Hamlet Critical Study

Hamlet continues to have enduring value for audiences because of the way that it explores the search for truth in an uncertain world. In light of your critical study, does this statement resonate with your own interpretation of Shakespeare’s Hamlet?

      A valuable text is one that is able to articulate its ideas, allowing understanding amongst the audience. Although contextual values change, the basic human desire to seek answers to the fundamental questions of life has not, causing Shakespeare’s play to speak in different ways. Hamlet’s ability to be recontextualised is due to its universal themes and unique characterisation, allowing for multiple interpretations throughout the plays lifespan. The continuous search for truth in Hamlet exposes the audience to deception and corruption present in the world, creating a play that explores the concept of truth and appearances, a theme that is relevant to any context.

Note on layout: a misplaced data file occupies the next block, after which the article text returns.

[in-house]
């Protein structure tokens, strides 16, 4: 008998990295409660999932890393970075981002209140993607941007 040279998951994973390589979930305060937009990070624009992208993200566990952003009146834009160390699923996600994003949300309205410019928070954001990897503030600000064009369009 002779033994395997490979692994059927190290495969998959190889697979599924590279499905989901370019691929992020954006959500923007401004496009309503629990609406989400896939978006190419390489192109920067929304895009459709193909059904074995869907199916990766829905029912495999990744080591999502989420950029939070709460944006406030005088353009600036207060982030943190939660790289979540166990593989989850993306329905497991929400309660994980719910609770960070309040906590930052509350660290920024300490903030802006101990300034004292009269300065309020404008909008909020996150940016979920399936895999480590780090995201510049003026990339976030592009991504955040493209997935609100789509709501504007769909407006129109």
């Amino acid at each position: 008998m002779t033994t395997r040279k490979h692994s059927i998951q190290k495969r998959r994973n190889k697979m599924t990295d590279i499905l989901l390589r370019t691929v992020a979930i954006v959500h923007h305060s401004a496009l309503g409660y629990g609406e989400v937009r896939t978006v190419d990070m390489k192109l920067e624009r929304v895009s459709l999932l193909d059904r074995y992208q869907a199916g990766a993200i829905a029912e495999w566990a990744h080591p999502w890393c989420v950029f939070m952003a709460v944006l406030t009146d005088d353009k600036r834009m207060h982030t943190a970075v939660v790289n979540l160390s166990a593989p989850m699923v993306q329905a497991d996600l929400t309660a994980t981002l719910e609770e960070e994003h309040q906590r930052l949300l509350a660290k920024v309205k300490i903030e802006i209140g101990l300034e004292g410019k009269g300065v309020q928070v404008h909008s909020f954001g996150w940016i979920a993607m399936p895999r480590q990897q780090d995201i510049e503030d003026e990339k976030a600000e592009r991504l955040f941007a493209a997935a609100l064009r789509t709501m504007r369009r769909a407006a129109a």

Shakespeare’s notion that humans are desperate to find the meaning of truth is evident in his persona, Hamlet. Hamlet’s character is that of a weak soul whose emotions dominate him, driving his rash actions and behaviour in his need to separate right from wrong. This is evident in Act 1, in which Hamlet’s love and passion for his father naturally positions him to be inferior to King Hamlet’s apparition. Consequently, these powerful sentiments compel Hamlet to soliloquise that he will “wipe away all trivial fond records...thy commandment all alone shall live...” after obeying the ghost’s command to “...revenge his foul and most unnatural murder.” Hamlet’s desires to derive answers prevent him from questioning the ghost’s motives or the authenticity of the ghost’s identity. The strong influence of his overpowering emotions on his quest for truth is further emphasised in his soliloquy, “...wipe away all trivial fond records...” The hyperbole demonstrates that his feelings for his father caused him to submit to the mysterious ghost’s command while...